Polling put to a new kind of test this election cycle


The media obsession with polls, “horse races” and determining who’s up and/or down continues.

The Hill has given us the latest read on how this presidential campaign will turn out.

The conclusion? Polling data may be skewed beyond all recognition because of the high unfavorable ratings of both major-party nominees-to-be.


The pollsters are having difficulty taking their findings to the bank. Republican presumptive nominee Donald J. Trump’s favorable ratings are in the tank; Democratic frontrunner Hillary Rodham Clinton’s plus-side scores are right behind Trump’s.

Voters’ fickleness puts more guesswork into the polling, according to The Hill.

Will it be a high-turnout or low-turnout election? My own guess is that it’ll be the latter. Voters might decide the choices between the major-party picks are so dismal that they’ll just sit it out. They might not want to consider a third option because that ticket has no chance of winning.

Then again …

Some pollsters think the turnout will be high as voters are motivated to vote against the other candidate.

The anti-Clinton voter bloc will be set to vote for Trump. And vice versa.

All of this seems to be the ingredients tailor-made for a patently miserable campaign.

Hey, hasn’t Trump himself declared he has no intention to “change”?

My fellow Americans … we are in for a rough ride to the finish line.


2 thoughts on “Polling put to a new kind of test this election cycle”

  1. I’m an odd duck. By that I mean I don’t fear most things the “media” trots out to fill the 24-hour news cycle. I mean that my estimate of those who can apply arithmetic to everyday matters (and to ‘momentous’ ones in the ‘news’) has declined over the years. I remain serenely detached about political matters (with the occasional exception of local ones) – knowing by simple arithmetic that any one single vote matters not one whit.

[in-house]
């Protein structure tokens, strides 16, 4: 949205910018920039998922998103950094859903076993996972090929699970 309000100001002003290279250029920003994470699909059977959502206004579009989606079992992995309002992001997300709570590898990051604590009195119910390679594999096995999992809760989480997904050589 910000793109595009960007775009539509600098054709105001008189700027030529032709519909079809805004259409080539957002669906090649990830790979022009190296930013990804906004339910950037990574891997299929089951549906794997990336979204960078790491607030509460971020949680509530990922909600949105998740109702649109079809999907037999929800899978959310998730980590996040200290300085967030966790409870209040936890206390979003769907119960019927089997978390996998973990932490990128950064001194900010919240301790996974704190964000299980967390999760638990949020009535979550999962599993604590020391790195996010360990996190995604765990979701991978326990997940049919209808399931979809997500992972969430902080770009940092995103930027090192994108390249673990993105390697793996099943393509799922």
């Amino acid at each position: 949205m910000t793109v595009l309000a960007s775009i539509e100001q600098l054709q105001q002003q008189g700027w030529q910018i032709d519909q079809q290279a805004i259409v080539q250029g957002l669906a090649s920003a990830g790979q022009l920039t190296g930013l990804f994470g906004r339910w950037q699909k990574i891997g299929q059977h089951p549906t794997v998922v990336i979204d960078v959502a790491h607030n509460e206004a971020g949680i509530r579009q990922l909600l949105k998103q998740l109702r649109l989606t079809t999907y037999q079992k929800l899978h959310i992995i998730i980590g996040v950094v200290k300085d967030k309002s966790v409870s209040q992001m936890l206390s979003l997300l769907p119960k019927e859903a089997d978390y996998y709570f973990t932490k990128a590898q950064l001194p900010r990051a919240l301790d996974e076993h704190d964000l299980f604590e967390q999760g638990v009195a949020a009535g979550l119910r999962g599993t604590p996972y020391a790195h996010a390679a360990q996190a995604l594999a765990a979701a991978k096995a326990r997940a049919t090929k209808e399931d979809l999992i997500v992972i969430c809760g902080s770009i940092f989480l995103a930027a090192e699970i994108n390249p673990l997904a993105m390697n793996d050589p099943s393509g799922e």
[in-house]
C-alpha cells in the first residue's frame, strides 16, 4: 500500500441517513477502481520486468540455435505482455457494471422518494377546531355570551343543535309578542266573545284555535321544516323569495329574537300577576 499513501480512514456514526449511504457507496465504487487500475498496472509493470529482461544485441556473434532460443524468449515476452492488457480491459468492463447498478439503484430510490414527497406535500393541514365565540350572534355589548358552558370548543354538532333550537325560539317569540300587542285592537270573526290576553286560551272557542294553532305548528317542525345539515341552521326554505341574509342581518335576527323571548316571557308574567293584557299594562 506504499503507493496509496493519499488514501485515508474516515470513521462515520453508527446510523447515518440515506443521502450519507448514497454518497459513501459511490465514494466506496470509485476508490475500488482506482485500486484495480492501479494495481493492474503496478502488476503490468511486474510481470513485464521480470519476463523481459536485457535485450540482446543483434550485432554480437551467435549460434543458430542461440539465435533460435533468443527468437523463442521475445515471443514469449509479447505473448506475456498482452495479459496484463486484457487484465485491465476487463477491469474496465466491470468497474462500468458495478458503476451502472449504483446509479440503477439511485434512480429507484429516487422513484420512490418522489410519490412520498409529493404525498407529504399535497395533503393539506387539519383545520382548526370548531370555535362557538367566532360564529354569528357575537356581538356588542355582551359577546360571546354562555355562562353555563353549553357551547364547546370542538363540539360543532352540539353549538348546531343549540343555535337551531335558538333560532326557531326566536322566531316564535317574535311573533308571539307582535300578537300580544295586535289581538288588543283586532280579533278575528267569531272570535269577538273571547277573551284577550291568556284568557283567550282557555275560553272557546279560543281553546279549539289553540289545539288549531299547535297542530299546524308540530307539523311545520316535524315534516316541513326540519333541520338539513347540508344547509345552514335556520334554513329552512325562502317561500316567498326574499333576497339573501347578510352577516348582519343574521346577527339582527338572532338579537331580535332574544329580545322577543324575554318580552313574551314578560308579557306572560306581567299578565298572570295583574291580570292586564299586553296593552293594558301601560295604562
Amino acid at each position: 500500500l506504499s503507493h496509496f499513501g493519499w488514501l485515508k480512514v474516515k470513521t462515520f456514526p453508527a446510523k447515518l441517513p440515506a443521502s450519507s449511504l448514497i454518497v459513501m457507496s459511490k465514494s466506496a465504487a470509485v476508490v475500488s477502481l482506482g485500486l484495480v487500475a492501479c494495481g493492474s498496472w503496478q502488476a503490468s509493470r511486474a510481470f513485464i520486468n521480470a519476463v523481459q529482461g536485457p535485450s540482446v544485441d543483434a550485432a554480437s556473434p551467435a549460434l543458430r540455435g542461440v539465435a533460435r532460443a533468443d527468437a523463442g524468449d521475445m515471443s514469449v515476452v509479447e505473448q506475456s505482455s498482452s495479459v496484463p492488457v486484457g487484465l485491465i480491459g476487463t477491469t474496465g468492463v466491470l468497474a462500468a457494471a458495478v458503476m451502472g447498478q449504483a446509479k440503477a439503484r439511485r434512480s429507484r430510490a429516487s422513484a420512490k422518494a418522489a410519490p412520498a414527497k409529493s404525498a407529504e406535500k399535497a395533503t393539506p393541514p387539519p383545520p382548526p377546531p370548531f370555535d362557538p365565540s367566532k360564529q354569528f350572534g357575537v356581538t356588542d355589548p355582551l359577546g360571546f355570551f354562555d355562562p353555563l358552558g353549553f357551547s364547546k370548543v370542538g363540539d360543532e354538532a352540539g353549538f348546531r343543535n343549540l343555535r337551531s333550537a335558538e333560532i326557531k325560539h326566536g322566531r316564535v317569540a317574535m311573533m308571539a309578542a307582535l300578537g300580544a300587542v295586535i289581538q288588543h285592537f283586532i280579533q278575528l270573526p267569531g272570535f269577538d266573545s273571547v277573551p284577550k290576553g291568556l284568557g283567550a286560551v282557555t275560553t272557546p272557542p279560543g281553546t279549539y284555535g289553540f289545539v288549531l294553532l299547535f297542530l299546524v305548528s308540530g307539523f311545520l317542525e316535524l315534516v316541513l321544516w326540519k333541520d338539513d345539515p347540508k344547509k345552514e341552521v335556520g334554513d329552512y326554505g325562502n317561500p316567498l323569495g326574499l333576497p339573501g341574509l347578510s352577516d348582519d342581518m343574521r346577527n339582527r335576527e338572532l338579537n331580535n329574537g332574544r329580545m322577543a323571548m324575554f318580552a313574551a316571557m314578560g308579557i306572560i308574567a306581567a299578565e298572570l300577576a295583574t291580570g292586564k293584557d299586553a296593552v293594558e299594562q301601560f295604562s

One false-ism goes: “if you don’t vote you have no right to complain” – ironic in that it narrows the idea of ‘rights’ and betrays igorance of the 1st Amendment:

    Congress shall make no law respecting an establishment of religion, or prohibiting the free exercise thereof; or abridging the freedom of speech, or of the press; or the right of the people peaceably to assemble, and to petition the government for a redress of grievances.

    I believe the American Constitution is mostly silent about the popular vote which has spring up state by state since 1788.

    Contrast that with the bedrock contained in “freedom of speech (or) the press” and peaceful assembly (though it is lreported both have been lately eroded on various college campuses).

    Speaking of campuses, when I was a child at a small Indiana college, a popular pithy warning went: “18 will get you 20” – referring to “statutory rape”.

    By then 18 also got you the same vote as the rest of us.

    When I hear of trigger warnings against expressions that in my day were merely in the fringe (but are now out-of-bounds on those various college courses) I really know my own duck feathers are glaringly un-fashionable.

    So – I distrust my own feelings about others’ voting behavior – their apathy, “wasting” their votes, and how many will react to the next Trump Card (a seeming endless deck).

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